Chinese Maritime Customs

Historical Records of the Old Chinese Maritime Customs

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These materials were organized from Historical Records of the Old Chinese Maritime Customs (1859-1948) (170 volumes. Kyeonghwa Publishing Company, 2001). Here is a brief introduction of Historical Records of the Old Chinese Maritime Customs. The Maritime Customs was an organization that administered overseas trade and collected tariffs in China. From 1853 to 1945, the Maritime Customs was controlled by Westerners. During this period of almost 100 years, the Maritime Customs accumulated a large amount of data. This data covers almost all areas of modern China such as politics, economy, society, and culture, but the most important part is its trade statistics.

The Maritime Customs began to produce statistics in 1859 and published periodicals for 90 years until 1948. The published materials are historically important economic records, written based on the basic statistics that regional customs offices reported. Most Chinese researchers of overseas trade history and economic history base their studies on these materials. In addition, as Chinese Maritime Customs began to tighten its control over Joseon after the Imo Incident, it also exercised influence over Joseon's Maritime Customs. Therefore, its Annual Trade Statistics includes as an appendix the Annual Report of Joseon's Maritime Customs from 1885 to 1893.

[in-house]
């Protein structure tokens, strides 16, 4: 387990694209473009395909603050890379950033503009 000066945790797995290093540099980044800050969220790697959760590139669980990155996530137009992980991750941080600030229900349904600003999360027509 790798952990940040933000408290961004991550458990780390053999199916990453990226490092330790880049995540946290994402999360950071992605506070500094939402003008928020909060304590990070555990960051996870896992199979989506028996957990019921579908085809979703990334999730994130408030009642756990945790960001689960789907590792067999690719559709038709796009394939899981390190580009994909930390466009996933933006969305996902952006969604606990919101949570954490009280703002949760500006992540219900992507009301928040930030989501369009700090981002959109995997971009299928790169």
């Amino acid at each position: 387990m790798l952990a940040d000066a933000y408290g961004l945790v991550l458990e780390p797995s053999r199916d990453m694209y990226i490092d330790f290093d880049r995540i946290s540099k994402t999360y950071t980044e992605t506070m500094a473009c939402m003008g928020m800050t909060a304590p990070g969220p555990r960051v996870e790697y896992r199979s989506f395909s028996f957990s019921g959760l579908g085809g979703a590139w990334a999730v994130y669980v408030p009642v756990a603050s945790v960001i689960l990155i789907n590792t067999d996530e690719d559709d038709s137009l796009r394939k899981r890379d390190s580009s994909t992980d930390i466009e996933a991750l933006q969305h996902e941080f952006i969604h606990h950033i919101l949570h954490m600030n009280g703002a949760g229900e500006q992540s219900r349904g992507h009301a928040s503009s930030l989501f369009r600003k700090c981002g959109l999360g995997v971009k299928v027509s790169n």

Content of the Historical Records of the Maritime Customs

The Historical Records of the Old Chinese Maritime Customs consist of two main parts, namely the Trade Statistics and the Trade Report.

  • Trade Statistics
    • Statistics in the Historical Records of the Old Chinese Maritime Customs cover trade, foreign exchange, tariff, and finance. The annual statistics on import and export trade and intermediate trade are categorized by regional customs offices and nations. The statistics contain precise records of import and export cargo volumes, prices, and tariffs for different periods such as the Qing Dynasty, the Beiyang Government, the Nanjing National Government, the Wang Jingwei Government, and the Manchu State. Also recorded are customs agreements in each time period; the number of freighters that went through each regional customs office each year, along with their tonnage; the number of Chinese and Westerners who went through each regional customs office; and immigration. In addition, changes in currency value, transit duty, and pilotage in each time period are recorded.
  • Trade Report
    • Along with a general statement of the trade situation in each regional customs office, the Trade Report contains a detailed description of factors that affected overseas trade. It also includes the results of a social survey taken in areas near the Maritime Customs and reported to the Inspector General of Customs. Therefore, it has a large amount of raw historical data on politics, economy, society, and culture that are not in official historical records or local gazetteers.

Key Data in the Historical Records of the Maritime Customs

The Editorial Board of the Historical Records of the Maritime Customs collected various reports edited by regional customs offices, the Book Publishing Office of the Inspector General of Customs, and the Manchu State's Ministry of Finance and Ministry of Economy from 1859 to 1948 and published them in 170 volumes